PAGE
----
Youngkin proposes millions for deployment of nation’s first SMR

October 18, 2022, 9:30AMNuclear News
Virginia Gov. Glenn Youngkin announces a $10 million energy innovation investment in Virginia. (Photo: Christian Martinez/Office of the Governor)

Some two weeks after unveiling his state’s 2022 Energy Plan, Virginia Gov. Glenn Youngkin has announced his intention to include $10 million in the state’s next budget proposal—due in December—to create the Virginia Power Innovation Fund for research and development of nuclear, hydrogen, carbon capture and utilization, and battery storage technologies.

Further, $5 million of that total, Youngkin said last Friday, will be dedicated to growing the state’s nuclear energy industry by establishing a Virginia Nuclear Innovation Hub and deploying the nation’s first small modular reactor in southwest Virginia within 10 years.

Youngkin made the announcement at a reclaimed mine site in the heart of southwest Virginia’s coalfield region. According to a news release from the governor’s office, the site is an example of a potential location for an SMR or other energy facility.

With a little help from my feds: The proposed state funding is part of an intergovernmental effort with Virginia’s representatives on Capitol Hill to utilize state and federal resources to turn Virginia into a leading energy innovator.

In his remarks, Youngkin recognized one of those lawmakers, Rep. Morgan Griffith (R., Va.), for his efforts to bring resources included in the Abandoned Mine Land Economic Revitalization Program and other federal programs to Virginia. “Just this morning, Congressman Griffith and I announced $10.6 million in federal investments across coal country, including $2 million to the Energy Delta Lab,” Youngkin said. “So by marshalling these state and federal resources, we will establish a Virginia Nuclear Innovation Hub that will bring together Virginia’s nuclear stakeholders, bring together universities, corporate interests, and research dollars to develop new and emerging nuclear technologies right here in the commonwealth.”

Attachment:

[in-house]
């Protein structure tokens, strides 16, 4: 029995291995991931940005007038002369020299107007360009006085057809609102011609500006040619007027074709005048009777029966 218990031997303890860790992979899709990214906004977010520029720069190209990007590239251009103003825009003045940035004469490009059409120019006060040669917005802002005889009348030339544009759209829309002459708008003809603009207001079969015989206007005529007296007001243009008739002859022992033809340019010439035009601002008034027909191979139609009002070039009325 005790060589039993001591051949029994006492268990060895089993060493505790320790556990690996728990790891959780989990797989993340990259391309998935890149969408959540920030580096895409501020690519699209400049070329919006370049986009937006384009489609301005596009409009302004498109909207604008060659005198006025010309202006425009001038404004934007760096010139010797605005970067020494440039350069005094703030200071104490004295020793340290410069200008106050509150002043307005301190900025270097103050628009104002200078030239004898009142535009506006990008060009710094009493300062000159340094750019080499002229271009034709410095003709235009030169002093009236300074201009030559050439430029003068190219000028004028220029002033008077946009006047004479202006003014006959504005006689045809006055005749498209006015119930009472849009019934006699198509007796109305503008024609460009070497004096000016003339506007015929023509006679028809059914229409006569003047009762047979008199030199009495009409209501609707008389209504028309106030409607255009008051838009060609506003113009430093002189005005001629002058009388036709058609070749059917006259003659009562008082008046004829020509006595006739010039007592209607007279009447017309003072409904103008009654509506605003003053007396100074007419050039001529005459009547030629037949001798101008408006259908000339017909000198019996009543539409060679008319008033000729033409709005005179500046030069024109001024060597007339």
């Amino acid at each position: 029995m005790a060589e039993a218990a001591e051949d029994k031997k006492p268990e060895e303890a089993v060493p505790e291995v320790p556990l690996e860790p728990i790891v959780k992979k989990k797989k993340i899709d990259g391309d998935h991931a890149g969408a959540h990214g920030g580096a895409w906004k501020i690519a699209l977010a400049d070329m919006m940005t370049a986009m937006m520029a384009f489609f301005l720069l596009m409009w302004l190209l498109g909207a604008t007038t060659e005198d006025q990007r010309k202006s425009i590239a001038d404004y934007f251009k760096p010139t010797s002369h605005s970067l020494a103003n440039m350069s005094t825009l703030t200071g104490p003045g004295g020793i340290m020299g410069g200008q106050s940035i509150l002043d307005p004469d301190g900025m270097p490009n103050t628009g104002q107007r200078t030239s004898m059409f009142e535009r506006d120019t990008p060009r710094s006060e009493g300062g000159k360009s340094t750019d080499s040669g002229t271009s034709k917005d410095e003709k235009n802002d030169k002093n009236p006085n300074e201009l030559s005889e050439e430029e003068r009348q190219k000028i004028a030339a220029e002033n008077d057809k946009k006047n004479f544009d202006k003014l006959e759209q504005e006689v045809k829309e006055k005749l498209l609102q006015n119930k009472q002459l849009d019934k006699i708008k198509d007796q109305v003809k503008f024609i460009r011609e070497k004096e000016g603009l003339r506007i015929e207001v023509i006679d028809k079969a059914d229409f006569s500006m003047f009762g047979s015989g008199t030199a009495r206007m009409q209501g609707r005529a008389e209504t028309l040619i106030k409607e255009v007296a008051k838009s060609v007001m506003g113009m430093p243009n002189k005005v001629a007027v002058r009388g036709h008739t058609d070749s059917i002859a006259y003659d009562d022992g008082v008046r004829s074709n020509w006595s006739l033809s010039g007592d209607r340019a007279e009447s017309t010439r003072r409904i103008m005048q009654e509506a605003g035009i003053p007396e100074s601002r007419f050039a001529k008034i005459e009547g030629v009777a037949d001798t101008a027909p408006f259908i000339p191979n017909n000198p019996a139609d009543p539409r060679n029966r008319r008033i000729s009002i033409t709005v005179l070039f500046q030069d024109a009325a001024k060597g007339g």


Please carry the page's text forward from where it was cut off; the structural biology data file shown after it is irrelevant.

The mission of the hub, according to the release, will be to support innovation in advanced nuclear technologies by identifying technological needs, supporting research by Virginia’s colleges and businesses, identifying nuclear workforce gaps, bolstering workforce training and education, and identifying supply chain gaps and filling those gaps with Virginia-made products.

The Virginia Nuclear Energy Consortium Authority (VNECA) will facilitate the hub and its activities to maximize their effectiveness, the release stated. Established by legislation in 2013, VNECA was created to make Virginia a leader in the nuclear energy industry. Under VNECA, the Virginia Nuclear Energy Consortium was formed to represent and bring together stakeholders across the nuclear industry, including state government, colleges and universities, nuclear energy companies, suppliers, and other organizations that support nuclear’s advancement.

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